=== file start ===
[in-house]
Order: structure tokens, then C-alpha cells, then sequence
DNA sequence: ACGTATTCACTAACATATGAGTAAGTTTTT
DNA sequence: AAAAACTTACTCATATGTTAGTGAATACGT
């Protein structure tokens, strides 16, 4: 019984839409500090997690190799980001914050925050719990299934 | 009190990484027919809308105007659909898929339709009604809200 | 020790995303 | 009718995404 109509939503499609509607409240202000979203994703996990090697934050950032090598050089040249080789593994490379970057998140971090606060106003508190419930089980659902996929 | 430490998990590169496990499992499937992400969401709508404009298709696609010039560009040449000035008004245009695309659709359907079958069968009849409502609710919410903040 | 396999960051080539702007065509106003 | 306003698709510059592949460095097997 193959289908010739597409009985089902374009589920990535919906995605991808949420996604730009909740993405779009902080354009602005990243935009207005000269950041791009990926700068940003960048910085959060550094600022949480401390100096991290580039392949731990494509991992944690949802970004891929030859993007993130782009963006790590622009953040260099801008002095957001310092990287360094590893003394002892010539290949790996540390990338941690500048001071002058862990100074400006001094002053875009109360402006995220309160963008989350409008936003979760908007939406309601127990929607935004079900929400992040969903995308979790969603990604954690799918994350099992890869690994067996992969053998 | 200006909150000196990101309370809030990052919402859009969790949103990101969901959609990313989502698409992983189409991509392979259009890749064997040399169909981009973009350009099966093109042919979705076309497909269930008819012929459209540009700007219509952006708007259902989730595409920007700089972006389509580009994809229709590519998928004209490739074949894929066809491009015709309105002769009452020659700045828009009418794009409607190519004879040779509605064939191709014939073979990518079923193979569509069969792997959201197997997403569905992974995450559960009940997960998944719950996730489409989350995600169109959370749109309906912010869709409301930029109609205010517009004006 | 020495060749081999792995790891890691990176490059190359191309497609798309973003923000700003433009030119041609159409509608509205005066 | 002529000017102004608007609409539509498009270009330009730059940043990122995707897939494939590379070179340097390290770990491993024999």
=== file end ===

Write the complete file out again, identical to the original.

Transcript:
[in-house]
Order: structure tokens, then C-alpha cells, then sequence
DNA sequence: ACGTATTCACTAACATATGAGTAAGTTTTT
DNA sequence: AAAAACTTACTCATATGTTAGTGAATACGT
């Protein structure tokens, strides 16, 4: 019984839409500090997690190799980001914050925050719990299934 | 009190990484027919809308105007659909898929339709009604809200 | 020790995303 | 009718995404 109509939503499609509607409240202000979203994703996990090697934050950032090598050089040249080789593994490379970057998140971090606060106003508190419930089980659902996929 | 430490998990590169496990499992499937992400969401709508404009298709696609010039560009040449000035008004245009695309659709359907079958069968009849409502609710919410903040 | 396999960051080539702007065509106003 | 306003698709510059592949460095097997 193959289908010739597409009985089902374009589920990535919906995605991808949420996604730009909740993405779009902080354009602005990243935009207005000269950041791009990926700068940003960048910085959060550094600022949480401390100096991290580039392949731990494509991992944690949802970004891929030859993007993130782009963006790590622009953040260099801008002095957001310092990287360094590893003394002892010539290949790996540390990338941690500048001071002058862990100074400006001094002053875009109360402006995220309160963008989350409008936003979760908007939406309601127990929607935004079900929400992040969903995308979790969603990604954690799918994350099992890869690994067996992969053998 | 200006909150000196990101309370809030990052919402859009969790949103990101969901959609990313989502698409992983189409991509392979259009890749064997040399169909981009973009350009099966093109042919979705076309497909269930008819012929459209540009700007219509952006708007259902989730595409920007700089972006389509580009994809229709590519998928004209490739074949894929066809491009015709309105002769009452020659700045828009009418794009409607190519004879040779509605064939191709014939073979990518079923193979569509069969792997959201197997997403569905992974995450559960009940997960998944719950996730489409989350995600169109959370749109309906912010869709409301930029109609205010517009004006 | 020495060749081999792995790891890691990176490059190359191309497609798309973003923000700003433009030119041609159409509608509205005066 | 002529000017102004608007609409539509498009270009330009730059940043990122995707897939494939590379070179340097390290770990491993024999």